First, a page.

I have often paid the price of sleeplessness for my father’s crimes, the crimes of all of Germany, though I had never set foot in that country when I again encountered the idea that became so compelling to me in the summer of my thirteenth year.
By this time next week—and possibly sooner—I’ll be just another man who abandoned June. I’ve outlasted most of the others and in some twisted way I’m proud of that fact.
Chemistry began as the short story “Conversations with My Father,” published in the Summer 2016 issue of Ploughshares, guest-edited by Claire Messud and James Wood. Wang began thinking about what that protagonist might be like when she grew up and whether she might have an existential crisis in adulthood.
In the fall of 1987 after driving across the country to study at the University of Iowa, I found myself enrolled in James Alan McPherson’s fiction workshop, not knowing how I’d ended up there.
From the increase in hate crimes in public libraries to Bob Dylan’s Nobel Prize acceptance speech, here are last week’s biggest literary headlines: In recent weeks, public libraries have seen a rise in hate crimes. Reported incidents include the defacement of books about Islam with racist language and imagery, anti-Semitic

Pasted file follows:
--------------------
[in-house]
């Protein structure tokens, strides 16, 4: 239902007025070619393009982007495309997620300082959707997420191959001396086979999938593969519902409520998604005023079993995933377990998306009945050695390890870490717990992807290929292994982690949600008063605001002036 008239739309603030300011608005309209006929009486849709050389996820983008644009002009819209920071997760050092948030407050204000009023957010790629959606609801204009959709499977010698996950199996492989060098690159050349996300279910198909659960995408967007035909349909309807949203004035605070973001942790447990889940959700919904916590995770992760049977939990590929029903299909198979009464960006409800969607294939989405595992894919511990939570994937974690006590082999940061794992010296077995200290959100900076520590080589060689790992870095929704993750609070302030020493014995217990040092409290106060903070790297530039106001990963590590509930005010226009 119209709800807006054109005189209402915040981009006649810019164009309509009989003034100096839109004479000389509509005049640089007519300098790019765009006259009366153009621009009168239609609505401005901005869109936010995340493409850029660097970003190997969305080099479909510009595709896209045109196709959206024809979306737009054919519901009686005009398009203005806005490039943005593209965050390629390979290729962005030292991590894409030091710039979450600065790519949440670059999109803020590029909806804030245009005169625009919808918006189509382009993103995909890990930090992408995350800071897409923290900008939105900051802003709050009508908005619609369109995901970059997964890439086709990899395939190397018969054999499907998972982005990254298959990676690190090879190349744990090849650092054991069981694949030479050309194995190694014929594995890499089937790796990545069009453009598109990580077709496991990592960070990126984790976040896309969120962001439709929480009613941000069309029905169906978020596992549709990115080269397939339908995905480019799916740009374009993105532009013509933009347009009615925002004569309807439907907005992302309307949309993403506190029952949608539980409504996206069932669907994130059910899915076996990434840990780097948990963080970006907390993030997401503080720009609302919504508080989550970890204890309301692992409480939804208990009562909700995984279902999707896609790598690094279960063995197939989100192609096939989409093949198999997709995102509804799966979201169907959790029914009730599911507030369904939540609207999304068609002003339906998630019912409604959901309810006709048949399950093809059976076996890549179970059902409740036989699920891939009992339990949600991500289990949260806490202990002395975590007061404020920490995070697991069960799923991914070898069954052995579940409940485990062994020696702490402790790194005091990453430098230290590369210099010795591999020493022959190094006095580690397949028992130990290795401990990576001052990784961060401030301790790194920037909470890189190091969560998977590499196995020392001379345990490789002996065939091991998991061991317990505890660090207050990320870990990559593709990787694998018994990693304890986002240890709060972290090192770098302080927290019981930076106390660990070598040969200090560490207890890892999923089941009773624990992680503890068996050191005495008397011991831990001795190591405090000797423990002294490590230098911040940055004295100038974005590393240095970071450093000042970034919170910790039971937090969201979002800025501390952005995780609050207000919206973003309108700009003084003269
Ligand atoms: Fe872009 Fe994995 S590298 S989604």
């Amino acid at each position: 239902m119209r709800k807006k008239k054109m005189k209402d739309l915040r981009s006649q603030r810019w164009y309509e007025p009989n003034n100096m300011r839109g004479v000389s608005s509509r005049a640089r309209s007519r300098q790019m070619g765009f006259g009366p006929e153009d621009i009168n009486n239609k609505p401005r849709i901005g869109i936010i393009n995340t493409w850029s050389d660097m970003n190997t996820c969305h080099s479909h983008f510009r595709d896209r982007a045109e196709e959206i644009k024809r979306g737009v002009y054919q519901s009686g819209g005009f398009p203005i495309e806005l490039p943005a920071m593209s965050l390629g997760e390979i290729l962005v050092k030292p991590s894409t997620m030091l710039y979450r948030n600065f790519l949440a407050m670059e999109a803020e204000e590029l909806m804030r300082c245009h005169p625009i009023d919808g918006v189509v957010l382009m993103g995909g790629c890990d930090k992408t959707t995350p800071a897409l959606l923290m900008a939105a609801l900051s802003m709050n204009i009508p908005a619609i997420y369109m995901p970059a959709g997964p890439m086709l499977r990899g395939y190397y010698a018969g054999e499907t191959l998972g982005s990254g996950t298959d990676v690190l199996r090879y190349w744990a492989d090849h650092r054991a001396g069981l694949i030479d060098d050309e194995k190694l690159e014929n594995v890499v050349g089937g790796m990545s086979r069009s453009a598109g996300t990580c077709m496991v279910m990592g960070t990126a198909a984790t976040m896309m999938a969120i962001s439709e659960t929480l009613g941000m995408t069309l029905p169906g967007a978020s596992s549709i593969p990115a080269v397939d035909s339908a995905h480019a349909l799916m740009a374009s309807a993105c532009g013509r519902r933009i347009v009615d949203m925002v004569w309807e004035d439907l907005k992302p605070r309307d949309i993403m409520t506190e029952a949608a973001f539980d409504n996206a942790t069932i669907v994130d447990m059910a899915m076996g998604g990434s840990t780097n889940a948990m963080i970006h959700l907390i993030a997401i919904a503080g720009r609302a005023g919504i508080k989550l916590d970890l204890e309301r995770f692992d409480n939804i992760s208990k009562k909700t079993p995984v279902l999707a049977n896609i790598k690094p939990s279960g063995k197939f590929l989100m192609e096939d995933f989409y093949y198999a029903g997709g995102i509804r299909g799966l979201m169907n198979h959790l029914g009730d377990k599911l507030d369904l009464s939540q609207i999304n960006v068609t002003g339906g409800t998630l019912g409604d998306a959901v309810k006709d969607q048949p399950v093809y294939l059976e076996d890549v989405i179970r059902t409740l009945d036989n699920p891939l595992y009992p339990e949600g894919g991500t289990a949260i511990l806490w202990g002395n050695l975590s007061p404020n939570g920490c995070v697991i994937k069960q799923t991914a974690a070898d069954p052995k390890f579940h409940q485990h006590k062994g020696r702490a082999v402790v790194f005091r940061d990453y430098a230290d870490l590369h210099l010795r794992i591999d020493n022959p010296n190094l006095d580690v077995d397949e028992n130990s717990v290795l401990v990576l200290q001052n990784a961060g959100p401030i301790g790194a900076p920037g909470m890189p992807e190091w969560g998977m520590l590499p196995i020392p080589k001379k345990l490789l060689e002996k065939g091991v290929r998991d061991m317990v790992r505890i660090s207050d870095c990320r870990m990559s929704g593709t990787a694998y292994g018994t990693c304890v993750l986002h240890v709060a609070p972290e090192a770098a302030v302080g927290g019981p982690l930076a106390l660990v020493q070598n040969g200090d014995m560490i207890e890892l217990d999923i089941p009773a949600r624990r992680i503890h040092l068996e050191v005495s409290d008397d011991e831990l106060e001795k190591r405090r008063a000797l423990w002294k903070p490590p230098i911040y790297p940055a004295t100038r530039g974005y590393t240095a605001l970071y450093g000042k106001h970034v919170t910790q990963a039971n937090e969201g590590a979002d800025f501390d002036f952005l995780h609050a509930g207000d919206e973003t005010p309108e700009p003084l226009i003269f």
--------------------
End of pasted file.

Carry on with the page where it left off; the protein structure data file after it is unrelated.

From Trevor Noah’s recent memoir to a new novel from Paula Hawkins, here are this week’s biggest literary headlines: Trevor Noah, the host of The Daily Show, recently released his memoir Born a Crime: Stories from a South African Childhood. As the child of a Xhosa mother and a Swiss-German father
From the passing of William Trevor to the auction of a handwritten poem by Anne Frank, here are this week’s biggest literary headlines: Irish writer William Trevor has passed away. The novelist, playwright, and short story writer won the Whitbread Prize three times and was short-listed for the Booker
From the National Book Award winners to Zadie Smith’s newest novel, here are last week’s biggest literary headlines: The 67th annual National Book Awards ceremony took place November 16. The winners included Colson Whitehead’s The Underground Railroad for fiction, Ibram X. Kendi’s Stamped from the Beginning: The Definitive History of
From PEN America’s response to the election of a new collection of poems by Johnny Cash, here are last week’s biggest literary headlines.
From the Shanghai Children’s Book Fair to the closing of the Barnes & Noble in the Bronx, here are last week’s biggest literary headlines: The Shanghai Children’s Book Fair (CCBF) will take place November 18-20 at the Shanghai World Expo Exhibition Center. The CCBF is expecting more than 10,000 trade visitors,